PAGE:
British reserve and stoicism could be a killer

Published on November 20, 2006 at 6:35 PM · No Comments

According to a survey by the British Heart Foundation (BHF), 40% of Brits would not make 999 their first call if they suspected they were having a heart attack, and another 64%, say they would call someone other than 999 first if they were experiencing the main symptom of a heart attack, chest pains.

The findings, from a poll indicate that almost half the population would ignore the chest pains that could be heart attack symptoms, and would wait and see if they got better before calling for medical help.

Many would first call their partner, friend, relative, GP or NHS Direct when experiencing chest pain.

The BHF says this attitude is costing thousands of lives as prompt treatment greatly improves greatly the chances of surviving a cardiac arrest and anyone with chest pain should call the emergency services immediately.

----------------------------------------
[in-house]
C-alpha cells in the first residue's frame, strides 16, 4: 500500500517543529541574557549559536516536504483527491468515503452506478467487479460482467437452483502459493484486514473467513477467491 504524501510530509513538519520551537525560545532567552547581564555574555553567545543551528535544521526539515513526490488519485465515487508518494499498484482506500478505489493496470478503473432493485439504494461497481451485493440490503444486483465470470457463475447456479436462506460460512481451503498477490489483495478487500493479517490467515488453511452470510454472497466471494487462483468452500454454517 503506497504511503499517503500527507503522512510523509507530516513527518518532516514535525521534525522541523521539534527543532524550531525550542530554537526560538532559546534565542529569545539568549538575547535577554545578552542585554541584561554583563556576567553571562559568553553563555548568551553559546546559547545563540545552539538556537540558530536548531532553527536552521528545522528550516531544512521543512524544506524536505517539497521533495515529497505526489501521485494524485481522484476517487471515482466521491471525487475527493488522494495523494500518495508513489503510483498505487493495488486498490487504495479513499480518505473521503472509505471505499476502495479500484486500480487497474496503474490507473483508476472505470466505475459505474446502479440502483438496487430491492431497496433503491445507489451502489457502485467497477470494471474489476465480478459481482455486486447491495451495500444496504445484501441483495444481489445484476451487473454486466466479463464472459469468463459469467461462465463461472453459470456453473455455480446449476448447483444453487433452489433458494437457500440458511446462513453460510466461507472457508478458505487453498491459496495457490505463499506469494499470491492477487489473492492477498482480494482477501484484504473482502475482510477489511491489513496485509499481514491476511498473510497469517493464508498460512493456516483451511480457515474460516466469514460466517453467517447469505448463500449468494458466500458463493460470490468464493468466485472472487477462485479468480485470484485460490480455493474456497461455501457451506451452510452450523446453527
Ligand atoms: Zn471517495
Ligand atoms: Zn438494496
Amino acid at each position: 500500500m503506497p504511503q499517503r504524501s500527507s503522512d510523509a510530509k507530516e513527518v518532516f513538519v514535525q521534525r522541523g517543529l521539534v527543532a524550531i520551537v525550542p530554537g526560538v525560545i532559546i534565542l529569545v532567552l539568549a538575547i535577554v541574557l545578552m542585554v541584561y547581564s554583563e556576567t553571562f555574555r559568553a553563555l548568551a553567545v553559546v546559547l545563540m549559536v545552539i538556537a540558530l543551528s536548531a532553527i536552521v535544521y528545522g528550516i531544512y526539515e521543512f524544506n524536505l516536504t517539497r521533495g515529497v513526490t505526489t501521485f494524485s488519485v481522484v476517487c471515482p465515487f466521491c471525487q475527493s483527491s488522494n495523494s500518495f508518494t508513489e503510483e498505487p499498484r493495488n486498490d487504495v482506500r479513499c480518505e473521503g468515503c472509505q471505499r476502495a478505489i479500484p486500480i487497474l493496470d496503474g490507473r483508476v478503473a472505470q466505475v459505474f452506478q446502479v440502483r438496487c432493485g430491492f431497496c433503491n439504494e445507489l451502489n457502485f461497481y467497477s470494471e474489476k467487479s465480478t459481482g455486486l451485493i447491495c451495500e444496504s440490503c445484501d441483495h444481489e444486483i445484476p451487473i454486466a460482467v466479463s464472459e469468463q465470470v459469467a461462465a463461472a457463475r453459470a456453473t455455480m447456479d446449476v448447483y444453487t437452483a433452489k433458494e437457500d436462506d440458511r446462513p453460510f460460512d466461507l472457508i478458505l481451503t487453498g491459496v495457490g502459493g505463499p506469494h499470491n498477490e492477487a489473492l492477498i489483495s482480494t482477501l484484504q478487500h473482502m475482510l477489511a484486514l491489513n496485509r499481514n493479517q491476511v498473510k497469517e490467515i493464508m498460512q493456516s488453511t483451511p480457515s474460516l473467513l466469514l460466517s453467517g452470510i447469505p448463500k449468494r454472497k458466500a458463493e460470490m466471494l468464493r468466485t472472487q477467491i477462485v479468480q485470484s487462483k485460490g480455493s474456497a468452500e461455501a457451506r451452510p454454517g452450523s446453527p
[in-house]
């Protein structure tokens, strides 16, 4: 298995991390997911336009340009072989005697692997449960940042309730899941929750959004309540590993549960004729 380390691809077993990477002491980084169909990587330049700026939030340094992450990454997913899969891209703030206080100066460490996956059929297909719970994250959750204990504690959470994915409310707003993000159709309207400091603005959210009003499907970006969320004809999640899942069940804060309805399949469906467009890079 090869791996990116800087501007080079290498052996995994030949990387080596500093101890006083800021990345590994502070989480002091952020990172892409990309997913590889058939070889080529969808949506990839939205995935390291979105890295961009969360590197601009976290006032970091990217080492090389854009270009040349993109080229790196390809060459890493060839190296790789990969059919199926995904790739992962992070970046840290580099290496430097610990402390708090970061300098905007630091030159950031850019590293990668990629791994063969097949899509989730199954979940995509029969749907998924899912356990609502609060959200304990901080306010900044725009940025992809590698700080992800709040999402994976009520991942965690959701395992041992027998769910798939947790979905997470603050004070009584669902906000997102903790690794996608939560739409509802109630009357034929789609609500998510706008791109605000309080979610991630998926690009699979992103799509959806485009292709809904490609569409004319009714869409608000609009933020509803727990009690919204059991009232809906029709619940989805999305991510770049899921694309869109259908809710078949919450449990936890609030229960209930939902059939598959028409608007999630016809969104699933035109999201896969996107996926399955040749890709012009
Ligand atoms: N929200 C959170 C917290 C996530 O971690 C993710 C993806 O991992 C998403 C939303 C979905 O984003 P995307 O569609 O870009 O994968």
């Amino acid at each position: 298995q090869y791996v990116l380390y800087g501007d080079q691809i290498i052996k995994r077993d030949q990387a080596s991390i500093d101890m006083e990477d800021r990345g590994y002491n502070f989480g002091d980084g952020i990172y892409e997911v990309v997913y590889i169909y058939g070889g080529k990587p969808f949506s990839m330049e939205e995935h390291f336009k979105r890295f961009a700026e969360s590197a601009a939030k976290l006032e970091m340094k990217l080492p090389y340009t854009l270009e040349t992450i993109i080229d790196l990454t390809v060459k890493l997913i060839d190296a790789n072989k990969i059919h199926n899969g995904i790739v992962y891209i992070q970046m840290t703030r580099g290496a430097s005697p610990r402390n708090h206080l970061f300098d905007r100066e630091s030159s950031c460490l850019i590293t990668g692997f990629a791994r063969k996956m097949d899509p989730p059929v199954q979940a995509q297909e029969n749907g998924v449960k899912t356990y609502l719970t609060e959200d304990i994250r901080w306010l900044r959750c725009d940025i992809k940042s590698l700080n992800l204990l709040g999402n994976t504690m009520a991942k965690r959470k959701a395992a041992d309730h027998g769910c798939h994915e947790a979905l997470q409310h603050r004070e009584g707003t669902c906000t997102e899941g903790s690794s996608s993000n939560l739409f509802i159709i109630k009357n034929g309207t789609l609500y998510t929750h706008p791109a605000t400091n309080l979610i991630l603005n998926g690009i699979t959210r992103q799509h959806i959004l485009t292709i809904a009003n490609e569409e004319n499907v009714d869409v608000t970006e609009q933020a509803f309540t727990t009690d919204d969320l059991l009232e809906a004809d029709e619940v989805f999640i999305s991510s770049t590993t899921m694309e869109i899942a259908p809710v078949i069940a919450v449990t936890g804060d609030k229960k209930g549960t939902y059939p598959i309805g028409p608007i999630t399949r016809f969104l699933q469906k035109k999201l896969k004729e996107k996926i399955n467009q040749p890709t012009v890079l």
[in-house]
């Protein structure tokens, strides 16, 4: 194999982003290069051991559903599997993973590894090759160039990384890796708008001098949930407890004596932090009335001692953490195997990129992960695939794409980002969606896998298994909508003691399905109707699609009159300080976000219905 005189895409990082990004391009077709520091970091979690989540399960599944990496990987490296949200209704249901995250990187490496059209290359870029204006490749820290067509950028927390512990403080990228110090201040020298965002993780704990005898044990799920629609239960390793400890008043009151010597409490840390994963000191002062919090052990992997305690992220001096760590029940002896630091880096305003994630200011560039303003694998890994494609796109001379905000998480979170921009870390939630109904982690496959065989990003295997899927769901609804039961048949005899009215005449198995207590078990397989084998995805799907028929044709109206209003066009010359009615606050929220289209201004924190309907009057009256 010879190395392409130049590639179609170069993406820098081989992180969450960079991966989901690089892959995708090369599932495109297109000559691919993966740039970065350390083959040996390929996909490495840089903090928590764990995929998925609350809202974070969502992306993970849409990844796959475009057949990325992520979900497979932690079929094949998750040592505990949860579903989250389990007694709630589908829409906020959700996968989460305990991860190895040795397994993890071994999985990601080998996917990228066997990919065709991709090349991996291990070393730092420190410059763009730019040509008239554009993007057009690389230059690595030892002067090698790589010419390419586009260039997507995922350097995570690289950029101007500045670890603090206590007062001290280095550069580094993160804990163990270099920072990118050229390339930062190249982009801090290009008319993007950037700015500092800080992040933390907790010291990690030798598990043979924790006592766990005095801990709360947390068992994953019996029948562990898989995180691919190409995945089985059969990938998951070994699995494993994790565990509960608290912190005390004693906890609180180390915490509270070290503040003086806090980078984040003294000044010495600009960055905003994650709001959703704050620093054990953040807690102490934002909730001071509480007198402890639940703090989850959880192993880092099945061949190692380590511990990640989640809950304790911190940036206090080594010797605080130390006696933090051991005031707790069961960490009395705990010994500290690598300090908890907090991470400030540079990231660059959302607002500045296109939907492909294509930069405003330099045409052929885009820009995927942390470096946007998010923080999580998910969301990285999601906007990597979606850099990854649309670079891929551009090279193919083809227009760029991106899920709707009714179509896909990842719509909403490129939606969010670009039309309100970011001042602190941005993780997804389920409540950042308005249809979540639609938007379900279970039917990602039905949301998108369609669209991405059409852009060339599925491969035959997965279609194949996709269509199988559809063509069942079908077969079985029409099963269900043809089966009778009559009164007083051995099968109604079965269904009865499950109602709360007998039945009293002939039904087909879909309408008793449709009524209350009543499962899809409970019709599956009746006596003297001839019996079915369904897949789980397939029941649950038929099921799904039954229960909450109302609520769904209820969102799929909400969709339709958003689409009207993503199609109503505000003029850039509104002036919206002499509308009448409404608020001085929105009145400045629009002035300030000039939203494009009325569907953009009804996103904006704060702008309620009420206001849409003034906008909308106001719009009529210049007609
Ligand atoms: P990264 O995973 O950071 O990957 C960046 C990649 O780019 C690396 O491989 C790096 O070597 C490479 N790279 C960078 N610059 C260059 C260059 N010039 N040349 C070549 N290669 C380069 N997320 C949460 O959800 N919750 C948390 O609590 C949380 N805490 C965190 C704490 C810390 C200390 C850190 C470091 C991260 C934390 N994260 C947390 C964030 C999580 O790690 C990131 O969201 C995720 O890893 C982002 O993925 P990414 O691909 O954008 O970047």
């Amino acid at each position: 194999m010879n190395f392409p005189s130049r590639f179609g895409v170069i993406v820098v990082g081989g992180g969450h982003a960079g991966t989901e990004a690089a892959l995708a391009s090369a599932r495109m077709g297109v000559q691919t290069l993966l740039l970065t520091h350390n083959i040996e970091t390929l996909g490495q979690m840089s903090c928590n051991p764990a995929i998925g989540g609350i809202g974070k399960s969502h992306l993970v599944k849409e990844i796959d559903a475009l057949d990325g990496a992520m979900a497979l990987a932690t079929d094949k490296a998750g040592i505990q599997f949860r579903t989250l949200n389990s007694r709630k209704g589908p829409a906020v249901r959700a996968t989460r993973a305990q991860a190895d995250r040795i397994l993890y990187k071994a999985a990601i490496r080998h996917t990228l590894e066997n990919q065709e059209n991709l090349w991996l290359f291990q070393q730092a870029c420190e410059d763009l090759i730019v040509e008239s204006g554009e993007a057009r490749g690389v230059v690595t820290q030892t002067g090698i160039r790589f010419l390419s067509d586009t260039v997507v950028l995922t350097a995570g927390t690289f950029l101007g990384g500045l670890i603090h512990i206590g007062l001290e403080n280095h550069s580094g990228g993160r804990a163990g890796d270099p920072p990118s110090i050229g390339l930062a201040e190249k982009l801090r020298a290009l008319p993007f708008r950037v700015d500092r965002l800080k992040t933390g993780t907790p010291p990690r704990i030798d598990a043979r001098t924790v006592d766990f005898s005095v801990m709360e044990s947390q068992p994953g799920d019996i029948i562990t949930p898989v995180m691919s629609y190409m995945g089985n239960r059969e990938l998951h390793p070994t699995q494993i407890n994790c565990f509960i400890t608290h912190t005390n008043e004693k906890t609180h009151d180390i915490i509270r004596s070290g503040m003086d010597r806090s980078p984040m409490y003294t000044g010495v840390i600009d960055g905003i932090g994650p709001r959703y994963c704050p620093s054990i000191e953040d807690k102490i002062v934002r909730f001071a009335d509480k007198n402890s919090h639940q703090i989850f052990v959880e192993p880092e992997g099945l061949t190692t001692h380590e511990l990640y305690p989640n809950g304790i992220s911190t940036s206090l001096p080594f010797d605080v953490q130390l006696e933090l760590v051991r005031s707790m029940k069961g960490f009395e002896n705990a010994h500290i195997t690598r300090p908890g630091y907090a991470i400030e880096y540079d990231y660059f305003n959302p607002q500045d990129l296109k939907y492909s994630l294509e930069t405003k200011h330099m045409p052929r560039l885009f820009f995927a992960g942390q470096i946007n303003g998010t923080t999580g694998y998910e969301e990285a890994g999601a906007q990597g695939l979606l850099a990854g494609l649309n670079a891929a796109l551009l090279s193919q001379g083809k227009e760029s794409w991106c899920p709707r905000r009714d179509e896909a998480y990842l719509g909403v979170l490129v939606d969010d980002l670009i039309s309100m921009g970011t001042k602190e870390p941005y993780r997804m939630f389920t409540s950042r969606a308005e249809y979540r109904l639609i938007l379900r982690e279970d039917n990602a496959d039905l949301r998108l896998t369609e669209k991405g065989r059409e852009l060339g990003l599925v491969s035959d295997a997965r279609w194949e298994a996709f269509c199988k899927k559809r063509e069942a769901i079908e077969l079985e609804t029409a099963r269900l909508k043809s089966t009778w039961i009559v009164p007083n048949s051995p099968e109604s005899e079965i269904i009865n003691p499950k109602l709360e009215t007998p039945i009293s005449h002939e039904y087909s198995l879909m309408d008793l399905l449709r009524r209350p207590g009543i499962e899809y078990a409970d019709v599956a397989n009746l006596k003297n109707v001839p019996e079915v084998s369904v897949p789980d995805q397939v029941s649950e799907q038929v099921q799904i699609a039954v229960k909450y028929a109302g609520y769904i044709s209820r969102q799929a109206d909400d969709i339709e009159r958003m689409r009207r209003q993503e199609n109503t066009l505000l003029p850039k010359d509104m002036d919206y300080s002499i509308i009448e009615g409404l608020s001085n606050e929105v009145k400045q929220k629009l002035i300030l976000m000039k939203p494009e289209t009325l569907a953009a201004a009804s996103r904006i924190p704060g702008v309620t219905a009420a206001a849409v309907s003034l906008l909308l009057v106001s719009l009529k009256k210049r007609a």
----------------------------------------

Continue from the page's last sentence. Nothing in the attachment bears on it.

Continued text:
It seems that while most people assume that the pain from a heart attack is intense, the first symptoms are often mistaken for indigestion and ignored.

As a result of the survey the BHF have launched a 'Doubt Kills' campaign, urging people not to delay in calling 999 if they are experiencing chest pain.

The campaign features a billboard advert showing a man with a belt tightening around his chest, with the caption ‘A chest pain is your body saying call 999'.

Medical director of the BHF, Peter Weissberg, says the statistics are very worrying and, wonders if British reserve and stoicism account for the reluctance to call 999 even in the most serious of emergencies.

Weissberg says every second counts during a heart attack, and the quicker you call 999 the greater the chance of survival.

He says the message is if you’re suffering chest pain, call 999 immediately, because doubt kills.

Apparently most people who have a heart attack wait for an average of 90 minutes before calling for an ambulance, and an average of two hours and 40 minutes passes before they are treated.

In Britain every two minutes, someone has a heart attack, and about one in three of these people die before reaching hospital.

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